Tripgoers Spill The Beans About Nicaragua

With the simple act of buying coffee, the Seattle University community will soon have the opportunity to make a huge difference in the lives of families halfway across the globe.

When chemistry professor Dr. Susan Jackels visited a group of coffee farmers in Nicaragua nearly 12 years ago, she discovered a dire situation. The farmers and their families were nearly starving to death, and were receiving aid from Catholic Relief Services and the United States Agency for International Development (USAID) to stay alive while facing financial crises. Since that visit in 2003, Jackels has been dedicated to working with the community to help find a solution.

Twelve years and several service projects later, Jackels is confident that the farmers are in a more stable position. During this year’s spring break, Jackels traveled with Seattle U students and fellow faculty members to Nicaragua with the goal of determining a more profitable business plan for
the farmers.

“I already know that all the students—every single one of them who went on this trip—had a transformational experience,” Jackels said. “I know that they have come back completely motivated to follow up on their projects, take whatever steps are necessary, and become advocates for these farmers, because they saw the potential in them.”

There were two separate projects for the trip. While one group constructed a wastewater treatment system for a farmer and his family, the other group interviewed several farmers about their experiences with fair trade. This second group also came up with a way to import the coffee from Nicaragua to serve on the Seattle U campus.

“The purpose of the trip was to listen to the farmers and to find a practical way to help them improve their livelihoods,” said economics professor Dr. Quan Le, who assisted with both projects. “We learned that through selling the coffee through the fair trade market, the farmers] did not get the money that compensated for their production.”

The difficulty in making a large profit through the fair trade market is that the farmers must follow extremely strict rules and regulations set by Fair Trade U.S.A. On top of that, growing organic coffee yields 40 percent less of the product than growing nonorganic, and the compensation is not enough to cover the production loss.

The interviews provided vital information that will hopefully speed up the process of helping the farmers make more money, according to Le.

In the coming months, the group plans to buy and import the Nicaraguan coffee to sell it through Bon Appétit and the campus store.

“We’re really excited to see how we can expand that in the coming years with partners in the area,” said freshman Braden Wild.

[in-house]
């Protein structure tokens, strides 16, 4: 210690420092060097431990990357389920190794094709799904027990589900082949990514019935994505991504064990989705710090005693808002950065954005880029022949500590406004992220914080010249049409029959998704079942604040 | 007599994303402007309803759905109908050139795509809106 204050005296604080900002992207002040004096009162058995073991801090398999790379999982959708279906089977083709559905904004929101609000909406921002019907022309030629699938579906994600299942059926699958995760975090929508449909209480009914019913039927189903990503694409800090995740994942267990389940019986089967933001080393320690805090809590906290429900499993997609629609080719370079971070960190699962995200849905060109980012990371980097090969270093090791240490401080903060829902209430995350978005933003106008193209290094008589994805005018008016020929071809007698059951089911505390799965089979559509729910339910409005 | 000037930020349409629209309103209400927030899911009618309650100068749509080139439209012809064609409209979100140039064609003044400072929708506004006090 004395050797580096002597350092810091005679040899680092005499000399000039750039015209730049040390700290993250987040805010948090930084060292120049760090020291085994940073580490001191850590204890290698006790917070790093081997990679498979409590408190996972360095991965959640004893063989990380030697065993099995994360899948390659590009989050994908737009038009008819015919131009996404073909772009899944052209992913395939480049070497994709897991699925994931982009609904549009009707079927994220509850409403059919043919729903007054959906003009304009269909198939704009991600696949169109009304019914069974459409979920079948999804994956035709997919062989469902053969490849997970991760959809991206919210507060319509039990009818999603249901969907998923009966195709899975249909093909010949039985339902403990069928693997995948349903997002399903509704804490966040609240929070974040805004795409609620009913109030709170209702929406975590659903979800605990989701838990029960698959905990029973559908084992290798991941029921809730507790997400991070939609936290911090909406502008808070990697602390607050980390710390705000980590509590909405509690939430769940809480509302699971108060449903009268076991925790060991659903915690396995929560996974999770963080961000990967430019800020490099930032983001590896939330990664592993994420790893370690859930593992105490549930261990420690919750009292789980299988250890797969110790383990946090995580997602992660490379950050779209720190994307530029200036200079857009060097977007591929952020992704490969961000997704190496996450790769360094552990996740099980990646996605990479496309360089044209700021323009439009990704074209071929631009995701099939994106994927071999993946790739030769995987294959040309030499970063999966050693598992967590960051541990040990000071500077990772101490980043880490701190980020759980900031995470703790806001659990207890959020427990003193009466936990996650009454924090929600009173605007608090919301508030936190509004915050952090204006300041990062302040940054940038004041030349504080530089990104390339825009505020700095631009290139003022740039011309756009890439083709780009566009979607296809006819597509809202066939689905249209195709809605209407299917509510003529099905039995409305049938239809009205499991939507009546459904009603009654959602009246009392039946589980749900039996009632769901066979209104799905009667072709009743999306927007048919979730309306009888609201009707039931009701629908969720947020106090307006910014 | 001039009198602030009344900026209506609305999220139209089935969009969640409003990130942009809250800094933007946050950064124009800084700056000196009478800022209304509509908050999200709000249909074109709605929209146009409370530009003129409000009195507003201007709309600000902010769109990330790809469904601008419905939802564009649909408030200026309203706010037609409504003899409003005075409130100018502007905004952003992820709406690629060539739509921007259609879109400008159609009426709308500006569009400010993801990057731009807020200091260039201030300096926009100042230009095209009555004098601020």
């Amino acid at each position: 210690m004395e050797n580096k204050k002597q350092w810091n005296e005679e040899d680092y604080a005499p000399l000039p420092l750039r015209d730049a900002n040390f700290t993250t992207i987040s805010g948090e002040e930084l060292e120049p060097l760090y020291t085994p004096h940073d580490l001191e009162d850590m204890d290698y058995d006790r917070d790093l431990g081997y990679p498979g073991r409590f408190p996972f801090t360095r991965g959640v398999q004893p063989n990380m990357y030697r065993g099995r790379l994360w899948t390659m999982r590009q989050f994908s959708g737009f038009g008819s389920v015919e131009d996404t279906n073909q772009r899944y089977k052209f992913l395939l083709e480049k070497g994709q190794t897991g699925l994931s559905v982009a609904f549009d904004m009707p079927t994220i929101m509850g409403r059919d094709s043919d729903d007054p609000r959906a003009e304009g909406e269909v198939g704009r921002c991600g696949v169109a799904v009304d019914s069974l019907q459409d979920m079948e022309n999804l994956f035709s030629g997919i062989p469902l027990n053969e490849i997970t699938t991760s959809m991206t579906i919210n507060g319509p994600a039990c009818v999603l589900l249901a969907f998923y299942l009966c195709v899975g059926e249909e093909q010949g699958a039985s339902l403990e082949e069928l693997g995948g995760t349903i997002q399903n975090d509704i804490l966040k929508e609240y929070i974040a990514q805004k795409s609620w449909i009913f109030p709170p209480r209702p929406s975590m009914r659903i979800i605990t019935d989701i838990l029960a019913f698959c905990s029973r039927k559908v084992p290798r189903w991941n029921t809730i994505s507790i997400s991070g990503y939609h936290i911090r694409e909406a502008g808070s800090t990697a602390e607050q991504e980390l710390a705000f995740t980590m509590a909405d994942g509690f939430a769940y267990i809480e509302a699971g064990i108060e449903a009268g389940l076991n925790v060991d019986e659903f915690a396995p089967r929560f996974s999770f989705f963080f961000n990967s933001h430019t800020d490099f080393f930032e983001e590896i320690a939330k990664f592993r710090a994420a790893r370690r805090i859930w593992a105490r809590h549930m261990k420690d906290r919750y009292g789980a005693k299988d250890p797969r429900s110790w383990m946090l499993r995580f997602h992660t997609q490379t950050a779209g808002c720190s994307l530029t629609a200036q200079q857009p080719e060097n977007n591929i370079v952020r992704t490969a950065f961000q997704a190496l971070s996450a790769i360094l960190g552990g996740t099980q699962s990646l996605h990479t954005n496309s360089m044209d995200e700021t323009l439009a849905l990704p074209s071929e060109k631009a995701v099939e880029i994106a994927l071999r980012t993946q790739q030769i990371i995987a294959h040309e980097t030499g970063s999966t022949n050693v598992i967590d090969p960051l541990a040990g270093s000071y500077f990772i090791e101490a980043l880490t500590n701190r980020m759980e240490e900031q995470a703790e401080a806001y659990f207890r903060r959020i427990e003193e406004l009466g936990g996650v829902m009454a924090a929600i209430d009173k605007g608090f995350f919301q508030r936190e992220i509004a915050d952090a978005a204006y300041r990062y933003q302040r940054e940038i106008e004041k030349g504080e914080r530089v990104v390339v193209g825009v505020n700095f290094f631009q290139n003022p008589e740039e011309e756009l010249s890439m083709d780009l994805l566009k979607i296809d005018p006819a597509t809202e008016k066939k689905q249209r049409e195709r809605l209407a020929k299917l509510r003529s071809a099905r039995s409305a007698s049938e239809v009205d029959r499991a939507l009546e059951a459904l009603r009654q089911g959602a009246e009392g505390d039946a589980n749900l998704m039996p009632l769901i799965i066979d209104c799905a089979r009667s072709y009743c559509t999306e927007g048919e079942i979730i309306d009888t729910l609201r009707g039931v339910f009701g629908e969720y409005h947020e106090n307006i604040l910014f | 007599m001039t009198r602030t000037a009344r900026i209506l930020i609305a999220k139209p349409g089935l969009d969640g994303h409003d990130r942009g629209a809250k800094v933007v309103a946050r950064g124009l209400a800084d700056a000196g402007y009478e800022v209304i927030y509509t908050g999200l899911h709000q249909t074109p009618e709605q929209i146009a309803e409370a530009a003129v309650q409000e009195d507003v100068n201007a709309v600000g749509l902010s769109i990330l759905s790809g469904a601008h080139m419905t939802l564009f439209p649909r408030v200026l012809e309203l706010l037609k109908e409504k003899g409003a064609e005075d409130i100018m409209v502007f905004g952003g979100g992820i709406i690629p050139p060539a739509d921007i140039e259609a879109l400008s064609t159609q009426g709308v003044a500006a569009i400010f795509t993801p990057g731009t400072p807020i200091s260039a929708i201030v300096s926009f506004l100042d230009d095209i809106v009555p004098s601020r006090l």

Wild, a business student, was invited to go on the trip because of his work with Student Government at Seattle U and the Global Business club to help pass the legislation for Fair Trade U.S.A. on campus earlier this year. He said the trip allowed him to see the direct impact his work is making on the farmers’ daily lives.

“One of the farmers we worked with is able to put all of his kids through school—all six of them—and that’s something that’s very uncommon,” he said. “For me, [the trip] validated that all this work is worthwhile.”

Jackels and the students involved in the project insist that the coffee is so good that it doesn’t even need cream or sugar. In November of 2014, Jackels and her team imported and roasted a sample of the Nicaraguan coffee and served it at an event on campus. The reception of the product, Jackels said, was beyond her imagination.

“Everybody loved it,” she said. “This coffee is so smooth, it’s not bitter, it’s aromatic, it’s chocolatey, it’s wonderful.”

The group plans to return to Nicaragua in a couple of years to see if the efforts they make here in Seattle have translated to real change on the coffee farms. In the meantime, the Seattle U community will get to enjoy the coffee for more than just its flavor.

“Our hope is that someone in the community who imports coffee will recognize the value of this coffee and put us out of business,” Jackels said.

Bianca Sewake

This is Bianca Sewake's fourth and final year at The Spectator, where she is the Online Content Editor and Managing Editor. She is equal parts excited and terrified that she is graduating with a BA in Journalism this spring. Unlike her hair color, Bianca's love for ice cream will never change.


↑ Back to top